This year, the Mile High Bug Club is learning that gloomy weather forecasts do not indicate how productive a night of blacklighting for moths will be. As we drove south through Fountain, Colorado, we encountered a torrential downpour and feared the worst. Yes, we apparently have little faith. The rain soon ceased and we were treated to a dynamic night of “bugwatching.”
National Moth Week is the brainchild of David Moskowitz and Liti Haramaty who have been holding public “moth night” events on behalf of the Friends of the East Brunswick (New Jersey) Environmental Commission since 2005. The programs became quite popular, drawing thirty to fifty people, and countless moths, to each gathering.
Moskowitz and Haramaty also witnessed growth in popularity of their “Moth and Moth-watching” Facebook page, so decided to raise the bar in 2011, planning a national week devoted to nightshift Lepidoptera. Today, the idea has caught fire all over the world, with events in Mexico, Europe, India, and elsewhere. All events, public or private, are designed to collect data to improve our understanding of the distribution of moth species and assess the population levels of vulnerable species.
MHBC has been participating for the last three years, with stellar results, both in new scientific records, and in recruitment of new moth appreciators among the public. The turnout at Chico Basin Ranch was surprisingly good given iffy weather and the rather remote location. We even had a professional photographer from Denver. Four light stations were erected near a grove of cottonwoods with a nearby wetland, all within heavily grazed shortgrass prairie habitat. The chief obstacles to negotiating between stations were cow patties and the odd fallen branch.
Many thanks should go to Bell Mead, Tim Leppek, and Tim and Zach Vogel for furnishing the blacklights, white lights, and sheets that go into your average night of moth observation. Batteries and/or generators are also standard for locations like this one where there are no outlets to plug into. Our club set-ups vary from “McGuyvered” to highly sophisticated.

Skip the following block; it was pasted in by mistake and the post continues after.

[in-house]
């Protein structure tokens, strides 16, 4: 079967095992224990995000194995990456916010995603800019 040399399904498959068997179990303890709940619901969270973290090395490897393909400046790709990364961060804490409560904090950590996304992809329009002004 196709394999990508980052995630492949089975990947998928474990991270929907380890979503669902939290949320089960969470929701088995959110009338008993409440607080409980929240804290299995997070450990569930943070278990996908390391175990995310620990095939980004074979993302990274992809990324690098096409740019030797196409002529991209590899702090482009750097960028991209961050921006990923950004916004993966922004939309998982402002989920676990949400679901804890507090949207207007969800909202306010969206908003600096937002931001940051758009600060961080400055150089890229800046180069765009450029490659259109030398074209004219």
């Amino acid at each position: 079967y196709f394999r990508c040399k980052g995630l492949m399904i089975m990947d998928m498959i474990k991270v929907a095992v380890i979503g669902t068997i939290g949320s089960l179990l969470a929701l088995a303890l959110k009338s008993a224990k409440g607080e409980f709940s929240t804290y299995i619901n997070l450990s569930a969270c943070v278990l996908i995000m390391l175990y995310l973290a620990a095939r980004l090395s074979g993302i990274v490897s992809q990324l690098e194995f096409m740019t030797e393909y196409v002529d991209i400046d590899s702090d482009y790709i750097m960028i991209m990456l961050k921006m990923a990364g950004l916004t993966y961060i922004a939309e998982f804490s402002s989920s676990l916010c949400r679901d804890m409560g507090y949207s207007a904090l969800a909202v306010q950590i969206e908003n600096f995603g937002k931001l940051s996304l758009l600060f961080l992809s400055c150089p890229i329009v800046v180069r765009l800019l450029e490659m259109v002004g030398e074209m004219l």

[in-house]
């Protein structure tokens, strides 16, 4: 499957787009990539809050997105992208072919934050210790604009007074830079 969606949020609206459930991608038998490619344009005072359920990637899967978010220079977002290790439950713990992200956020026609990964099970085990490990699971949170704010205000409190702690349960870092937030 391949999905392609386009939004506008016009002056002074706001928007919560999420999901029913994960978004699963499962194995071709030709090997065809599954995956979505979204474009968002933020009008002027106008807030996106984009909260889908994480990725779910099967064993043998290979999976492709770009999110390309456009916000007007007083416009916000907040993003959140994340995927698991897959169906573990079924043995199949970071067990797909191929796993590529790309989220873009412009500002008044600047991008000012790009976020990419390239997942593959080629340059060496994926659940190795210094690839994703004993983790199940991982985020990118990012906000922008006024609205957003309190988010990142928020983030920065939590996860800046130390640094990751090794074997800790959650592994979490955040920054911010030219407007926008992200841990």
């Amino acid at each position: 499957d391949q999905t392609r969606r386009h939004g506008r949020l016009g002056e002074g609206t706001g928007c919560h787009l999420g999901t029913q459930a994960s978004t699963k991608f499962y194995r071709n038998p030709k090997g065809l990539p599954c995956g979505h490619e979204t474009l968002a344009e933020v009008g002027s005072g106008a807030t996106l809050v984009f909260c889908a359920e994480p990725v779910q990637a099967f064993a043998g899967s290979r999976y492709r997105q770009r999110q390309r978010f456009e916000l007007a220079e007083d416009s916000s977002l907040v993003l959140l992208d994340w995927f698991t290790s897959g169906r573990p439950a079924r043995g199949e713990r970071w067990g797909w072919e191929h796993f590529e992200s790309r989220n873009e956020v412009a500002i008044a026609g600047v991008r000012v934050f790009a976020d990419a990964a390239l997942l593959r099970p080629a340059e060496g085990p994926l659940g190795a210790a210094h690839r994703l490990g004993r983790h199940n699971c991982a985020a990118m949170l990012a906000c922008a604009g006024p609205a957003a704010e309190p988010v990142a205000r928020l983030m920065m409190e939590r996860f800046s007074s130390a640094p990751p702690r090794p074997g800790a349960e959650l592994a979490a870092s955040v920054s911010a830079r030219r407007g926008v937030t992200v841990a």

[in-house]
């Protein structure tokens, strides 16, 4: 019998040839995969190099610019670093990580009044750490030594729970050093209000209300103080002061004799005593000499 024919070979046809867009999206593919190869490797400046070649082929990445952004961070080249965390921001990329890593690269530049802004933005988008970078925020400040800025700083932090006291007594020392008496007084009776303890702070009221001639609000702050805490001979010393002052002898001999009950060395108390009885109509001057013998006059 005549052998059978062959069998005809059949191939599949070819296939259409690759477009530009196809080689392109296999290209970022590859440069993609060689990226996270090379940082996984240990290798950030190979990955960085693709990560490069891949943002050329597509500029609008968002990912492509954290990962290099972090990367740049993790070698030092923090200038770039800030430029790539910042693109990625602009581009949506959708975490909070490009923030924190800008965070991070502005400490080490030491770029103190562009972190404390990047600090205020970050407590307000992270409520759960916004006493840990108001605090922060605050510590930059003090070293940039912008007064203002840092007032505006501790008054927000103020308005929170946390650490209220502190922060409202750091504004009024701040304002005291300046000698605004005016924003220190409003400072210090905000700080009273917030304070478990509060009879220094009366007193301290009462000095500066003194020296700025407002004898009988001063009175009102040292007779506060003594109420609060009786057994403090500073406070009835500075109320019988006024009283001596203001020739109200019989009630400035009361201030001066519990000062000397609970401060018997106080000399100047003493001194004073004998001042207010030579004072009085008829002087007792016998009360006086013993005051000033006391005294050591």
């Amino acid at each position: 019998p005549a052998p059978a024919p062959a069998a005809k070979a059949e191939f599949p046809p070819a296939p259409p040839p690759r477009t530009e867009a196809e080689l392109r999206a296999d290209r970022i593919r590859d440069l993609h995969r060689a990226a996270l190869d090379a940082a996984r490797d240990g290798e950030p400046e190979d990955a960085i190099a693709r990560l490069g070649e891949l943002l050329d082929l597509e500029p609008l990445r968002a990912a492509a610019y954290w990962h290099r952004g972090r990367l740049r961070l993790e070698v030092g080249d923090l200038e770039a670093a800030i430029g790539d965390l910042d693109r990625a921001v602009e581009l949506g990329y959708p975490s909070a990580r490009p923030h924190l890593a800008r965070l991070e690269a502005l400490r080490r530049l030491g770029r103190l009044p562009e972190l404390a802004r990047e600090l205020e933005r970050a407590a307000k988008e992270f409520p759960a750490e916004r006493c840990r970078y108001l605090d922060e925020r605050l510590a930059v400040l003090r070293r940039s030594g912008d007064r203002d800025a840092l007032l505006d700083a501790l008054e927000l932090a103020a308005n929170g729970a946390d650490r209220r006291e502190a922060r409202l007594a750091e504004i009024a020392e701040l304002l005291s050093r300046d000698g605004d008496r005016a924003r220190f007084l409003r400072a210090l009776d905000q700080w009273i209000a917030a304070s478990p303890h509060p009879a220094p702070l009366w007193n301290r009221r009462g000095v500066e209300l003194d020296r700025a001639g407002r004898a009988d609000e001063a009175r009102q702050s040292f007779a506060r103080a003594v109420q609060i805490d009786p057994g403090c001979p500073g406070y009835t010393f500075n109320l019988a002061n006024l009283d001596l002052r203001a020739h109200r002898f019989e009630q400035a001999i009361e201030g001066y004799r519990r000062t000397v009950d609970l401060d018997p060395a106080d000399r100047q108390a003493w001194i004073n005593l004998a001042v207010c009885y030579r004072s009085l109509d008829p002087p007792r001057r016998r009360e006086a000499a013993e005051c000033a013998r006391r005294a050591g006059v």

Every night you make an effort to attract moths and other insects is different from the last. Weather is not the only influence. The lunar cycle has much to do with it, with new moon (no moon) usually being the best circumstance. Warm, humid nights appear to help, too, so a storm earlier in evening can be a good thing. Moths tend to be seasonal, so you will get different species at different times of the year. Even here along the Colorado Front Range, moths can appear at lights almost any time of year, between hard freezes.
What did we find on July twenty-second? Plenty. We were overwhelmed by beetles, at least initially. Very small rove beetles (family Staphylinidae), and variegated mud-loving beetles (Heteroceridae) flew in first. So did several kinds of scarab beetles, from tiny dung beetles to a monstrous Ten-lined June Beetle, Polyphylla decemlineata. Eventually, moths appeared. Some of the most attractive and diverse were very small. Take the Garden Tortrix, Clepsis peritana, for example. It is a member of the leafroller moth family Tortricidae. The caterpillar stage is the one that rolls leaves to conceal itself from potential predators and parasites.
A good number of moths simply defy identification, but that takes nothing away from their beauty. We’re pretty sure this is another tortricid moth, in the genus Hystrichophora, but who knows?
Some moths have shaggy legs, like this Gray Furcula, Furcula cinerea.
Most moths are designed with camouflage in mind, so away from their usual perches on tree trunks or amid grasses, they are easily seen and their subtle beauty recognized. This geometer moth in the genus Digrammia is a great example.
So is this Pero sp., also a type of geometer moth. The tiny red speck near its “shoulders” is a parasitic mite. We have noticed that many moths are carrying a heavier load of mites this year, and wonder what the reason is. The mites feed on the blood (hemolymph) of the moth, much like ticks on a dog.
Some moths use a startle defense tactic to complement their camouflage. They have brightly-colored hind wings, normally concealed at rest, which they flash to startle an enemy before they take flight. The Purslane Moth, Euscirrhopterus gloveri, a kind of owlet moth, is one example. Another is Drasteria mirifica.
We look forward to our next National Moth Week events, and to hearing from you, too. Even if you simply turn on your porch light after dark, you will open a whole new world of amazing moths and other insects. Enjoy.